[00:03:00]
    F: I'll plug it into X.
    McIntosh: Yeah, you plug it into ...
    F: [sounds like:] Right now (??).
    McIntosh: [INAUDIBLE (??)] You got it.
    [00:03:05]
    McIntosh: [TO CAMERA] Previously, we had a hard time getting the kids to do homework. But now, with KHAN, it's a little bit easier to get them to do that work. There's less wiggle room for them to sort of back out 'cause they've got Hints they can take, or videos they can watch, and you're measuring the work they're doing, and they're doing many, many more problems this year than they did last year.
    [00:03:24] And there's no substitute for practice.
    [00:03:27]
    M: The good thing about it is that it tells us when we need to review it. We could go back and take Hints again, or you could just keep on going.
    [00:03:36]
    McIntosh: Their behavior, their habits were changing. We started to notice as kids were staying engaged. We'd look at screens of our coaching data and see kids repeatedly trying; watch the video here; he's taking some Hints; they're taking ownership and they're developing more of an attitude of, "I'm going to figure this out."
    [00:03:54]
    McIntosh: [TO CLASS] ... move on to Adding Segments. I'll have one of those shortly too, okay?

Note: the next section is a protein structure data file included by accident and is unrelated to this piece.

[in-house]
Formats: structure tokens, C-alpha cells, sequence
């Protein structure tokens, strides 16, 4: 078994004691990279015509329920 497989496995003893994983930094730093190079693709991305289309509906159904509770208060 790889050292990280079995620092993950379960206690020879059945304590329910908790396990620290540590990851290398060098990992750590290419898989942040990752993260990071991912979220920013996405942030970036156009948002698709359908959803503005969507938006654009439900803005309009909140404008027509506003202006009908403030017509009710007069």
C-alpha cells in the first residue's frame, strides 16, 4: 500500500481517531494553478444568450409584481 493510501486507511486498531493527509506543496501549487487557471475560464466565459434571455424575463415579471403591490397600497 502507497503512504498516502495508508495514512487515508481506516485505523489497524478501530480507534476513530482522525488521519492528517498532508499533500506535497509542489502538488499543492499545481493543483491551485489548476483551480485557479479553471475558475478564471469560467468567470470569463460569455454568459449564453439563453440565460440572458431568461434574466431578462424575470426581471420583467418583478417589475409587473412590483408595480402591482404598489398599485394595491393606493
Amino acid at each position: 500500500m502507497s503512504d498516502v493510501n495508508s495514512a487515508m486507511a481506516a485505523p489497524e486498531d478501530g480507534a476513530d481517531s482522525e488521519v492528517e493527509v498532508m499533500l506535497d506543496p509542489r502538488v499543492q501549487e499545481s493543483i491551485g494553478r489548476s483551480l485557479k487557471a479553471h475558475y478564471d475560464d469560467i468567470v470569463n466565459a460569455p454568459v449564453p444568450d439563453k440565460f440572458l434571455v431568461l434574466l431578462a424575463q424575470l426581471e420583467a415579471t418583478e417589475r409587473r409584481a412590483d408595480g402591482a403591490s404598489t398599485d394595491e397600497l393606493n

[00:03:57]
    McIntosh: [TO CAMERA] But then, what we started to notice, too, was a real difference in their test scores. The average score is up about 30-40 percentage points. And many, many more students in the Advanced range.
    [00:04:07]
    McIntosh: [TO CAMERA] Everything's multiplied by -2.
    [00:04:09]
    McIntosh: [TO CAMERA] What is it about KHAN that works? Part of it is the fact that it simply ... it's a computer and there's something engaging about anything on computers. I think there's an important part of it that it's one-on-one; the fact that they can get help right now on this problem at this step, so that immediacy, that individuality, is a big part of it.
    [00:04:32] But I think something about the design in KHAN in particular. You know, it's not multiple choice, so you can't guess your way through. The problems are randomly generated, so you can't copy from another student. You have to do the work.
    [00:04:43]
    M: I was doing the top line, but ...
    McIntosh: Okay.
    M: ... I did the final one right there.
    [00:04:46]
    Castillo: It shows us that every single student, when given the chance, wants to learn; they want to be successful. We're seeing students [sounds like:] just turn on (??) left and right.
    [00:04:55]
    McIntosh: We see more focus. We see more attentiveness. We see more engagement. We see the kids this year less apt to give up in the first couple seconds. And the basic skills are also better because they've been engaged, they've done the work. And that's the real magic.

    [END OF VIDEO]

School Details

Oakland Unity High School
6038 Brann Street
Oakland CA 94605
Population: 337

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greatschools

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Peter McIntosh